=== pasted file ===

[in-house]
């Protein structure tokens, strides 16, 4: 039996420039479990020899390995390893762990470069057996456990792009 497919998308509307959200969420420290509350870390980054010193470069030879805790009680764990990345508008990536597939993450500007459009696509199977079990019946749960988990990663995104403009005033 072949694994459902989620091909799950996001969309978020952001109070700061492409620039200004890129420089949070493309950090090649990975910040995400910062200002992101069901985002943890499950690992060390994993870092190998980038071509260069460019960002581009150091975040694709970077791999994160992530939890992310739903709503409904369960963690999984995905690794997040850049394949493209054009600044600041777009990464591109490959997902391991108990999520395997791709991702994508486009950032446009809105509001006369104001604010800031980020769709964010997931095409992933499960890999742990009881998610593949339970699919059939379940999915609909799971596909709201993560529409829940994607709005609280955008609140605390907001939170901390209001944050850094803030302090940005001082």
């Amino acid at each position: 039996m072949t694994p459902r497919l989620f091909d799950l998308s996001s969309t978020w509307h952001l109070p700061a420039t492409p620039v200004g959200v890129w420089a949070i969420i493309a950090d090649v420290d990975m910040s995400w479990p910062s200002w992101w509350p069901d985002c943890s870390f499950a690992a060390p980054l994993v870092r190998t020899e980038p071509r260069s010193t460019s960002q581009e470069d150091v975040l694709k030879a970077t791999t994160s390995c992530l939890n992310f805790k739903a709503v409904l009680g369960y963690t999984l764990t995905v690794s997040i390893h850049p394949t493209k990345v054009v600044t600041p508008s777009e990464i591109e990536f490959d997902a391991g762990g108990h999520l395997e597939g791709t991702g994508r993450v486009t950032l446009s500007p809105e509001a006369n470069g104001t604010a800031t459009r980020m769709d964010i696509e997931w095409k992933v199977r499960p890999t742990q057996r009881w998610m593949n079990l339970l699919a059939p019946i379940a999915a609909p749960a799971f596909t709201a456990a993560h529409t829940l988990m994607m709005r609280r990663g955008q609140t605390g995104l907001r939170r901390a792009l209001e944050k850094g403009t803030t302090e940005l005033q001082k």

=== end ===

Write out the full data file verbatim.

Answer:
[in-house]
């Protein structure tokens, strides 16, 4: 039996420039479990020899390995390893762990470069057996456990792009 497919998308509307959200969420420290509350870390980054010193470069030879805790009680764990990345508008990536597939993450500007459009696509199977079990019946749960988990990663995104403009005033 072949694994459902989620091909799950996001969309978020952001109070700061492409620039200004890129420089949070493309950090090649990975910040995400910062200002992101069901985002943890499950690992060390994993870092190998980038071509260069460019960002581009150091975040694709970077791999994160992530939890992310739903709503409904369960963690999984995905690794997040850049394949493209054009600044600041777009990464591109490959997902391991108990999520395997791709991702994508486009950032446009809105509001006369104001604010800031980020769709964010997931095409992933499960890999742990009881998610593949339970699919059939379940999915609909799971596909709201993560529409829940994607709005609280955008609140605390907001939170901390209001944050850094803030302090940005001082």
């Amino acid at each position: 039996m072949t694994p459902r497919l989620f091909d799950l998308s996001s969309t978020w509307h952001l109070p700061a420039t492409p620039v200004g959200v890129w420089a949070i969420i493309a950090d090649v420290d990975m910040s995400w479990p910062s200002w992101w509350p069901d985002c943890s870390f499950a690992a060390p980054l994993v870092r190998t020899e980038p071509r260069s010193t460019s960002q581009e470069d150091v975040l694709k030879a970077t791999t994160s390995c992530l939890n992310f805790k739903a709503v409904l009680g369960y963690t999984l764990t995905v690794s997040i390893h850049p394949t493209k990345v054009v600044t600041p508008s777009e990464i591109e990536f490959d997902a391991g762990g108990h999520l395997e597939g791709t991702g994508r993450v486009t950032l446009s500007p809105e509001a006369n470069g104001t604010a800031t459009r980020m769709d964010i696509e997931w095409k992933v199977r499960p890999t742990q057996r009881w998610m593949n079990l339970l699919a059939p019946i379940a999915a609909p749960a799971f596909t709201a456990a993560h529409t829940l988990m994607m709005r609280r990663g955008q609140t605390g995104l907001r939170r901390a792009l209001e944050k850094g403009t803030t302090e940005l005033q001082k």